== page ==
Weekend Coffee: CRISPR

Double Helix

For decades, we've understood the structure and function of DNA. But this immensely powerful knowledge has led to surprisingly few practical breakthroughs. Our ability to alter the genomes of living things has been painfully limited, progress frustratingly slow and elusive. However, that all may be about to change, thanks to a new technology taken from nature: a genetic system called CRISPR.CRISPR was an initially-mysterious string of repeating DNA sequences, discovered in bacteria decades … [Read more...]

Movie Review: The Martian


Content note: Contains some spoilers.It says something about our era that so many of the most popular movies and TV shows are grim, depressing stories of disaster and dystopia. Is it a reflection of the popular mood? A sign that we've lost hope in ourselves and our ability to achieve great things? Why are there so few works of culture which make us feel optimistic, which tell us that better days are ahead?This weekend, I saw a movie that's a welcome exception to that gloomy trend: Ridley … [Read more...]

The White Man Non-Culpability Squad


There was some rare good news on the sexual-harassment front last week, with the news that Geoff Marcy has resigned. Marcy is a scientific pioneer in the field of exoplanet astronomy, who's often been mentioned as a potential Nobel laureate. He's also long been trailed by rumors of inappropriate, predatory behavior toward women. According to a former graduate student, now Harvard professor, John Asher Johnson:"What's really infuriating about this is that anybody of my generation in the … [Read more...]

Blood Moon Lunacy, or the Virtue of Vagueness


On Sunday night, I went out to see the "super blood moon" eclipse. It was a clear autumn night, and I got a good view of the Earth's shadow spreading across the Moon, like a dark slice taken out of a white sea. When the eclipse reached totality, the Moon's face dimmed to a ruddy polished-copper color, glimmering with, as Phil Plait puts it, the reflected light of every sunset on Earth.This was the fourth and final in a series of total lunar eclipses last year and this year. It was also a … [Read more...]

Book Review: 1491


Summary: Like a watcher of the skies when a new planet swims into his ken.It's a common belief that, when Europeans first encountered them, the Native Americans were living a hunter-gatherer lifestyle scarcely changed from that of the earliest humans. This idea spans the political spectrum: from those on the left, who idealize indigenous people as living a purer, simpler life in harmony with nature, to those on the right, like Ayn Rand, who called them "savages" and cheered colonial settlers … [Read more...]

The Strange Tale of Rose Marks


Last month, I wrote about whether we should pity the victims of the prosperity gospel and argued that, unlike in cases of outright fraud or coercion, their poor decisions are their own. There were several responses, such as this post by Russell Glasser, that took a more sympathetic view, arguing that most people who fall prey to this hustle can't be expected to know better.To be sure, lack of education and lifelong immersion in a religious faith that treats such claims as normal are surely … [Read more...]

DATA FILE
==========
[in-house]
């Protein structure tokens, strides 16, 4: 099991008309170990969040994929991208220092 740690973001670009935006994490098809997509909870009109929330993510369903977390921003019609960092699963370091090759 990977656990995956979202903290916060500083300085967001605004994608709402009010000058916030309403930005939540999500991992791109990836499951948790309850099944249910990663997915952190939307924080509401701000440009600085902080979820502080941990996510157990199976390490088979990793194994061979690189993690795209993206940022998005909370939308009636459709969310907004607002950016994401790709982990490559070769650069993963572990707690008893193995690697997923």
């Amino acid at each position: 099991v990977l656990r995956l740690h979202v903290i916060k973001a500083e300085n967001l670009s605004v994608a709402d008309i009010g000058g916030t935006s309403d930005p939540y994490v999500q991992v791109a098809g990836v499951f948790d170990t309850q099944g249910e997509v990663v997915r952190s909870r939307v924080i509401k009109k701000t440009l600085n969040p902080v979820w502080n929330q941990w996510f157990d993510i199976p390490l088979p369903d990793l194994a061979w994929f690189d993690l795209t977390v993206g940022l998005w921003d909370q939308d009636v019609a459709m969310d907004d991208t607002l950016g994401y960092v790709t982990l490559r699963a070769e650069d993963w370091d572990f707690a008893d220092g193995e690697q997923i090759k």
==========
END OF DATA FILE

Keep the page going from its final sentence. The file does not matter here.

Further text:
When Rationalists Reinvent Religion


I enjoyed this story by Dylan Matthews on Vox about effective altruism, an idea I'm all in favor of and wanted to say more about.EA is the philosophy that we should use science, rather than warm fuzzy feelings or guesswork, to direct our charitable giving where it will do the most good. Compared to the enormous need in the world, the amount of money and energy available for charity is small to begin with, and too many of those scarce and precious dollars and volunteer hours have been … [Read more...]

The World in the Dark


Human beings have always been explorers, and this week, we pushed the boundaries of our exploration one step further. NASA's far-roving New Horizons spacecraft has completed the most important phase of its mission, making the first-ever close-up observations of Pluto.New Horizons was launched on January 19, 2006 (which means the mission is just a bit older than this blog!). It's flown a nine-year, three-billion-mile course through the solar system, making its closest approach to Pluto on … [Read more...]

The Pope’s Laudato: So Close And Yet So Far


Pope Francis has issued an encyclical, Laudato Si, which warns about the grave danger of climate change and calls on Catholics to take urgent action to combat it. Lest I be accused of ignoring something actually good that religion has done, here are my thoughts.I'm glad for this statement, I really am, and I want to say that without hesitation. Climate change is the greatest threat looming over human civilization, and it's heartening to see anyone with influence speak out about it. I've … [Read more...]

Debunking the Bible’s Gender Binary

Christian fundamentalists who oppose same-sex marriage, or who attack the identities of transgender people like Caitlyn Jenner, tend to cite one biblical verse more than any other:"So God created man in his own image, in the image of God created he him; male and female created he them."—Genesis 1:27 (KJV)Christians who cite this passage, like San Francisco archbishop Salvatore Cordileone or the Duggars' pastor Ronnie Floyd, use it to support their belief in separate and … [Read more...]